Fig 3.4 Secondary motion of hair as it trails behind the turn of a head.

Anticipation basically means that, to move in a particular direction, you must first move slightly in the opposite direction. This wind-up builds energy and allows the audience to see what is about to happen for a beat before it actually happens. This is exaggerated in animation but often does happen in real life.

The wind-up or anticipation allows an audience time to focus on an object before it moves, and anticipation builds energy just before that action occurs.

FIG 3.5 The wind-up or anticipation allows an audience time to focus on an object before it moves, and anticipation builds energy just before that action occurs.

Squash and stretch is an exaggeration of the way movement occurs and how weight and form shift within that movement. Again, it is emphasized in animation and can add a humorous element when it is highlighted. These classic principles of animation apply to pixilation as much as any other form or technique of animation. It is limited with the human body, because the body can stretch and squash only within its physical limits, but this principle can still be applied.

The human figure can squash and stretch for a humorous effect, but it is limited in its physical range.

FIG 3.6 The human figure can squash and stretch for a humorous effect, but it is limited in its physical range.

All these basic principles should be considered when producing pixilation. Applying these guides to movement must be planned and intentionally created. After all, how can you have a head of hair fly around a turning head when you are shooting one frame at a time and there is no momentum to make the hair fly? Gravity pulls the hair down. In this case, if you want to have hair flying, you may have to consider using hair spray each frame after arranging the hair in a particular position of movement, or some sort of rig weaved through the hair, or clear fishing line to hold the hair while the slow process of shooting single frames occurs. We discuss rigs and special requirements further in the topic.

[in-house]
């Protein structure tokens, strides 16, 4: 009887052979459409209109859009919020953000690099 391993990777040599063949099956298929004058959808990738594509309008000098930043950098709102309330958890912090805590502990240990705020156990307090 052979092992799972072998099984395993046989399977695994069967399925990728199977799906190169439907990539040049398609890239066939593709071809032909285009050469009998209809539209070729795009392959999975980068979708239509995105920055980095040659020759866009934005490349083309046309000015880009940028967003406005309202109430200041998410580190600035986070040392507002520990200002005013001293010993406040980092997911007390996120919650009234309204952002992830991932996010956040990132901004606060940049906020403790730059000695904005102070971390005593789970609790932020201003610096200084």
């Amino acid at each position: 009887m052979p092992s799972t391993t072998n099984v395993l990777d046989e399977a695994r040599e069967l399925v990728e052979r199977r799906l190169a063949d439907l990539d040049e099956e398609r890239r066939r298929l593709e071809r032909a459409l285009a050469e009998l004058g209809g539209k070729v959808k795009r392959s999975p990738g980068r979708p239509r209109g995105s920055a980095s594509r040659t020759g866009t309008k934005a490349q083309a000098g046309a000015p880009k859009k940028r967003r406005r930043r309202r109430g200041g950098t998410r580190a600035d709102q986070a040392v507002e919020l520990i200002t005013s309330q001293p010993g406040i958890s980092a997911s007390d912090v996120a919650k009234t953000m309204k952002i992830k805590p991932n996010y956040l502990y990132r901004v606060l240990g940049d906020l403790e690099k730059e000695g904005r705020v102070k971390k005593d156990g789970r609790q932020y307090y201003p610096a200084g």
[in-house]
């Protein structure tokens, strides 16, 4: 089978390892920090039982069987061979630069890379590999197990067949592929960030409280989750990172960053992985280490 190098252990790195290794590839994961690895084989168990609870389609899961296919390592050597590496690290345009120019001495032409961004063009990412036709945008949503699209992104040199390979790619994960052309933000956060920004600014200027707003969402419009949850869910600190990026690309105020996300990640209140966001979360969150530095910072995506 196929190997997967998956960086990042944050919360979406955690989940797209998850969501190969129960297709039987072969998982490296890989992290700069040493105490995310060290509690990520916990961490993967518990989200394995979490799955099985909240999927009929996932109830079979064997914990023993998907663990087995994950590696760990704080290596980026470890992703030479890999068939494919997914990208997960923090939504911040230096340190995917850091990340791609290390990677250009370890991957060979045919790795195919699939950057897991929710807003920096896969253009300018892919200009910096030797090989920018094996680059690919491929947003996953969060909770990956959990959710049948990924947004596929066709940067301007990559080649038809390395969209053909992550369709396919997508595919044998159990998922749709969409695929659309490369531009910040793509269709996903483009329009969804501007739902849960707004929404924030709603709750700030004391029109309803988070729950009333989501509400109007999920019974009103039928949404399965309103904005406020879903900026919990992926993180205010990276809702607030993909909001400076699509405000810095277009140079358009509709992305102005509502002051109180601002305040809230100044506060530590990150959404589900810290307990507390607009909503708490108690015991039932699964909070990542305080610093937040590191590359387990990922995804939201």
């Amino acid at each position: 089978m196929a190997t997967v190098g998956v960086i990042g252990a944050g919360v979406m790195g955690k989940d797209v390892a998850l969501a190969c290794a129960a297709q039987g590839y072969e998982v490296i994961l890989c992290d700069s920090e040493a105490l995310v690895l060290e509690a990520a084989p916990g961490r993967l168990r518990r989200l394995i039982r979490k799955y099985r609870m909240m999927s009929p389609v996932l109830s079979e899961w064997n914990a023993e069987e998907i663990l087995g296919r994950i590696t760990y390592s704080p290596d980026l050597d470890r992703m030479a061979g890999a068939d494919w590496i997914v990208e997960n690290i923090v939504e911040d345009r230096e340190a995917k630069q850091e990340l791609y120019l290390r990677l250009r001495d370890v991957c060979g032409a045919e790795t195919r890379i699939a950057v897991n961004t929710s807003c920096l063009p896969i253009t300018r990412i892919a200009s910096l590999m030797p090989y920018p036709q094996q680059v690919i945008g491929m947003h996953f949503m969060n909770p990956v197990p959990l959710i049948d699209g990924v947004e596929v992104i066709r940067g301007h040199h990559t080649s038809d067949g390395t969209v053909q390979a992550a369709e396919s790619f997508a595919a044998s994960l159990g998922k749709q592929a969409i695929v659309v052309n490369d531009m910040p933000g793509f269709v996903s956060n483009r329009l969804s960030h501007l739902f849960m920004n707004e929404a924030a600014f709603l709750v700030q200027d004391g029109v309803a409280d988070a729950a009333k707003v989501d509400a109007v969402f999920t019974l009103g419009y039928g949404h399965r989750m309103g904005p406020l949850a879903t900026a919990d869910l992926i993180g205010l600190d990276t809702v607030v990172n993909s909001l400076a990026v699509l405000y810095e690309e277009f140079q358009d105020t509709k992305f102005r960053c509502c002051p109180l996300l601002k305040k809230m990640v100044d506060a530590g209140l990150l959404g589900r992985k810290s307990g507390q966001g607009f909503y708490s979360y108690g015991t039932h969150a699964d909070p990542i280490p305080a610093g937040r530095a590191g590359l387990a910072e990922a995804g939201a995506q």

You may decide that you do not want that kind of natural movement and let pixilation be pixilation, with all of its particular attributes.

The bottom line is that these are decisions that must be made, and the director is the one who plans the shoot and makes the calls. It is possible to simultaneously be a director and an actor that performs in front of the camera, but there are limitations to this approach. You cannot really see what the camera is seeing, and although you might be able to judge the kind of movement that is required for each frame of an action, you are unable to adjust your position or registration in the frame relative to the previously captured frame. Naturally, you can set up a computer or have your computer attached to a projector in front of you, so you can see yourself as you animate yourself. The problem is that you are concentrating on looking at yourself and not necessarily on what you need to focus on. Also, wireless remote controls with infrared beams could allow you to shoot your camera from across the room, but this takes careful control and aim and might pull you out of position. Finally, you can use a time-lapse feature on your camera, but that requires that you be ready for your next position every frame within that allotted time interval. So, you can be an actor and a director simultaneously, but it is much more effective to have someone behind the camera shooting and calling out to you or actually moving you as the animated (actor) subject.